In Common Lisp all values are "true" except for
() which is "false".
There are two special constant symbols
nil whose values are true and false respectively.
Common lisp provides several different conditional expressions, the main difference being the number of branches they support.
unlessallow for a single branch:
(when (= 2 2) "All is well") ; => "All is well" (unless (= 2 2) "Time to panic!") ; => NIL
The section after the test expression may be more than one expression.
ifprovides the classic if-then-else construct:
(if (= 2 2) 'how-honest 'you-liar) ; => HOW-HONEST
Note that both the then and else clauses can only be a single expression.
condprovides a way to have multiple branches without nesting
(cond ((= 0 2) 'nope) ((= 1 2) 'try-again) ((= 2 2) 'quite-true) ((= 3 2) 'too-far) (t 'something-else)) ; => QUITE-TRUE
Note that there is no limit to the number of expressions after the test expression.
caseprovides a classic 'switch' style construct: It checks a single value against a number of branches:
(case 'elder-beast (cat "Meow") (bird "Chirp") (dog "Bark") (otherwise "???")) ; => "???"
Note that like
cond there is no limit to the number of expressions after the test expression.
When the Lisp aliens first came to Earth, they encountered countless weird and wonderful things, but one of their favorite discoveries was that of "pets". Let's be honest, what sort of alien wouldn't gush over a puppy or kitten?
Ludwig, after their recent holiday to Earth, has decided they want a pet of their own! The only issue? Far too many choices! Perhaps you could write a program to help Ludwig find and care for their next cuddly friend?
Though Ludwig is set on getting a pet, that's about as far as they've gotten in thinking things through. The first step, then, is deciding what sort of pet to get!
Ludwig wants to find a pal with a personality that complements their own. Could
you write Ludwig a function called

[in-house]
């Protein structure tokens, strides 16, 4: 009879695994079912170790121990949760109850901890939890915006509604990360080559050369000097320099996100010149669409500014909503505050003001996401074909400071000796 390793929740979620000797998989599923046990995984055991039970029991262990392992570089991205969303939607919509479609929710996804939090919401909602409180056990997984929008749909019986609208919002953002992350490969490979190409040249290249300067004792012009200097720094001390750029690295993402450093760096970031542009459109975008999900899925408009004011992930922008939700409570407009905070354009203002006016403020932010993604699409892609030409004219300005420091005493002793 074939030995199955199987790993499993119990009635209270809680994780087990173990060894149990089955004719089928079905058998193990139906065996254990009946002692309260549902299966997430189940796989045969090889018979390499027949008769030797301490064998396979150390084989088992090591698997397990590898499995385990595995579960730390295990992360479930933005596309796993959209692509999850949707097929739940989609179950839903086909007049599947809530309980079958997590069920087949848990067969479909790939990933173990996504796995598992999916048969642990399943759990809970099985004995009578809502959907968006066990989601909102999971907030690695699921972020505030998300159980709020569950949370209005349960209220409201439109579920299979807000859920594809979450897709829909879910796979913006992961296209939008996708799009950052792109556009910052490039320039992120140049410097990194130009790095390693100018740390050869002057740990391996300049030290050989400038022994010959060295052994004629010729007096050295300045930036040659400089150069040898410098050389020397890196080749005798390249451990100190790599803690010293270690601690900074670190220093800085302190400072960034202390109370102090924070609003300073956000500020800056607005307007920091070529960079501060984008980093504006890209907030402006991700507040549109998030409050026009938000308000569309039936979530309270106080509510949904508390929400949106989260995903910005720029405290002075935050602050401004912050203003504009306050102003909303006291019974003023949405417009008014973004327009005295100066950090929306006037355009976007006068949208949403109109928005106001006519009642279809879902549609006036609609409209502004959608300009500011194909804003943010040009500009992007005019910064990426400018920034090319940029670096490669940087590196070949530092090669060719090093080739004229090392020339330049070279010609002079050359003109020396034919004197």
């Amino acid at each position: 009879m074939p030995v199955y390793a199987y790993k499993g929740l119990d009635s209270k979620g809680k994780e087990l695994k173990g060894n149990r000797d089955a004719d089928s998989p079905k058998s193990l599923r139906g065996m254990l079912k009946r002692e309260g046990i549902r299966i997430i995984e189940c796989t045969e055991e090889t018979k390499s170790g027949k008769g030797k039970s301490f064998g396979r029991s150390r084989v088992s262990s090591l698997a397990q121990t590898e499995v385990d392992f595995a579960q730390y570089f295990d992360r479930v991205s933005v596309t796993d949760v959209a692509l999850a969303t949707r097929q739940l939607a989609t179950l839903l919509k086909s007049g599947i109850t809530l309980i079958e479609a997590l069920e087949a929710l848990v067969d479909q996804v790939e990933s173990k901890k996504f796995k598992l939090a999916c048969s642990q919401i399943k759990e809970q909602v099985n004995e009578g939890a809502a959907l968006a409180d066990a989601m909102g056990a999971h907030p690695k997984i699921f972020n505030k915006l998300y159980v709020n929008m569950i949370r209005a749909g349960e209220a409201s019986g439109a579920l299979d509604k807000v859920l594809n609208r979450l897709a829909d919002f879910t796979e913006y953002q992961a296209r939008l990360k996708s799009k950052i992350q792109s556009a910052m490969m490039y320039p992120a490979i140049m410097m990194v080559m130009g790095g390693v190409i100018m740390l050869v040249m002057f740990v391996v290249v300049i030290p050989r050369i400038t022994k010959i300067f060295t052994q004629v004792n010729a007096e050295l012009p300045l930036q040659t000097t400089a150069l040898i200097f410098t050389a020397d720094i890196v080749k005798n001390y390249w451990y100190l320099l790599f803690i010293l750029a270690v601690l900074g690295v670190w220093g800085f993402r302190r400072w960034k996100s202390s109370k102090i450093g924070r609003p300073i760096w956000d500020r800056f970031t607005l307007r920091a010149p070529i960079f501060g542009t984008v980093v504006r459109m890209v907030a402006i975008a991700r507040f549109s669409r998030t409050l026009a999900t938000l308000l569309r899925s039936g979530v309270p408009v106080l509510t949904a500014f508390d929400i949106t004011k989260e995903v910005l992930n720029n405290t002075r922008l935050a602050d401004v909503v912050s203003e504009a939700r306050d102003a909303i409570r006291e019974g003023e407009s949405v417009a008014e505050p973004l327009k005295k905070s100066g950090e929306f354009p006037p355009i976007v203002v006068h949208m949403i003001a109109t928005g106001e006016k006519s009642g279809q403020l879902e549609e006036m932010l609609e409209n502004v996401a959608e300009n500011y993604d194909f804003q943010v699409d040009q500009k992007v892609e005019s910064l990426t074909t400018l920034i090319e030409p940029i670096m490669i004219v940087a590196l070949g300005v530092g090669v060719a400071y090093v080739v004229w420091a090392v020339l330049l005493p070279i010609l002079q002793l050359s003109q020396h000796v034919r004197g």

pal-picker that takes some personality
trait (a keyword) and returns the type of pet (a string) with the given trait?
In this particular case:
For other, unknown personalities, your function should evaluate to:
"I don't know... A dragon?"
(pal-picker :quiet) ; => "Fish"
Now that Ludwig has a new friend, they'll need a place to stay! Can you help Ludwig select the right size bed / tank / cage for their pet?
Here, Ludwig needs a function called
habitat-fitter for selecting the proper
habitat size (a keyword) from their pet's weight in kilograms (a integer).
The habitats needed by each size pet are:
(habitat-fitter 42) ; => :MASSIVE
One thing all earthling pets have in common is their need for food! This concept is somewhat alien to Ludwig, however, as they are prone to forgetting to refill their pet's food-bowl.
Ludwig could use a simple function called
feeding-time-p to alert them when the
bowl needs refilling. The function would take a percent fullness (an integer)
and return a message in the form of a string.
If the food level is:
"All is well."
"It's feeding time!"
(feeding-time-p 15) ; => "It's feeding time!"
With all of the basics sorted, Ludwig is looking forward to trying out a number of exciting things like "petting" and playing "fetch". With that being said, not every pet is suitable for these activities.
Ludwig would like a pair of functions –
play-fetch – that take the
type of pet (as a string) and return either nothing or a message like:
"Maybe not with this pet..." if the action is unfitting.
Assume that only
"Dog"s will play fetch and that all pets except
(pet "Dog") ; => NIL (play-fetch "Fish") ; => "Maybe not with this pet..."
This task requires string comparisons. This can be done using the
string= function. We'll learn more about this later in the
syllabus in the Strings lesson.
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